Phoenix Advertiser, Minooka News 1902

January 12, 1902, Vol. 27, No. 24

Mrs. CLARK visited in Joliet Friday.

Mrs. E. B. TABLER is on the sick list this week.

Mrs. Chas. E. DAVIS was a Joliet visitor Friday.

Mrs. W. M. KAFFER visited with relatives in Troy this week.

Miss Edith BLY is at present visiting with relatives in Minooka.

Mrs. FRECKLETON, of Joliet, is visiting with relatives in Channahon this week.

Mrs. R. GOODSON, of Joliet, is visiting here at the home of her sister, Mrs. GREENBACK.

Mrs. E. N. WEESE has so far recovered from her illness as to be about her work again.

Wm. MOORE who had been visiting with friends in Chicago returned _____ _____ here Thursday.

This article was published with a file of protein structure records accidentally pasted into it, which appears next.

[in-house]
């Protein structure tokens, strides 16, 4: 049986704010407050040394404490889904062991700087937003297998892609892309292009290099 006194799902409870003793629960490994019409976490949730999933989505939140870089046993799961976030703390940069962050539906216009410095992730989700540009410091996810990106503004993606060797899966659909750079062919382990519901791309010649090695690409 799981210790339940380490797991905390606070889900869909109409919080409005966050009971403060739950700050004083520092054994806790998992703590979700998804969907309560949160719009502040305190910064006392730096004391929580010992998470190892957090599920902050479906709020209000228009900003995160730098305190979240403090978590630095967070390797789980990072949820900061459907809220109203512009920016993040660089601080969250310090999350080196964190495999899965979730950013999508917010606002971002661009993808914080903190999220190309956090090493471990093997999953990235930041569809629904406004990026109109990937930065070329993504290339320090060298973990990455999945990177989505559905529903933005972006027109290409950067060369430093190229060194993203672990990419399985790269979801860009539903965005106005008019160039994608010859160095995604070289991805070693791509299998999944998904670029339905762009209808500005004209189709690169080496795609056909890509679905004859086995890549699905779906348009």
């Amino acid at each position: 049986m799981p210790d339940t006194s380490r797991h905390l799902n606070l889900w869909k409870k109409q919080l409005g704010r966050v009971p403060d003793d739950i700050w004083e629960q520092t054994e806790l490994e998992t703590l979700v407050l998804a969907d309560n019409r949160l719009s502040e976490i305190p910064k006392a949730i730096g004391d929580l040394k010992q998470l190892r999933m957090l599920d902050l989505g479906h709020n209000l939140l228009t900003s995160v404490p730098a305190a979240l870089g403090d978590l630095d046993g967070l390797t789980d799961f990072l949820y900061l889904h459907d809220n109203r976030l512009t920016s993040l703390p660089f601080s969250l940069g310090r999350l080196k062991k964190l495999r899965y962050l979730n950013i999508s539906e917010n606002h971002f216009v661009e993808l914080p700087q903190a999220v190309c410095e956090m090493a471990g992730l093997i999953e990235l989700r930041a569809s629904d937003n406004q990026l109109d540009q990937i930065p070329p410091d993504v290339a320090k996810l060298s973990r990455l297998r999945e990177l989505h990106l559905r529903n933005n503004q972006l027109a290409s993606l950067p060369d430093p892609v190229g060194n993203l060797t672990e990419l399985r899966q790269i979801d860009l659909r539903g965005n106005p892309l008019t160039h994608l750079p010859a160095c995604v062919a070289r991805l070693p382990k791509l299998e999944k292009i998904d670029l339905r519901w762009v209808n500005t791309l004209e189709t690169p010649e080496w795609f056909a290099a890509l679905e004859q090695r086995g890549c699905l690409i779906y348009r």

Mrs. Alvin WESTON, of Joliet, visited with her parents, Mr. and Mrs. ____ KNIGHT in this place this week.

Mr. George COLLEPS was in Chicago this week and bought Mrs. COLLEPS a new wheel chair which she greatly enjoys.

Mrs. W. A. THAYER and Mrs. Geo. THAYER visited with their brother-in-law, C. P. THAYER in Aux Sable one day this week.

The children’s day exercises which were held at the M. E. church Sunday were considered quite good by all who attended.

Miss BAUM, of Chicago, who had been visiting with her friend, Mrs. L. P. WARRINGTON, returned to her home one day this week.

The members of the Eastern Star gave a dance Tuesday night which was well attended. They danced all night until day light.

The ladies of the M. E. church are preparing to hold a strawberry and cake social Friday evening at Masonic hall. All are invited.

The trial of former postmaster CLARK took place in Chicago yesterday but we have not learned the result. Miss Agnes McEVILLY, the former assistant, was summoned Tuesday as a witness to the case.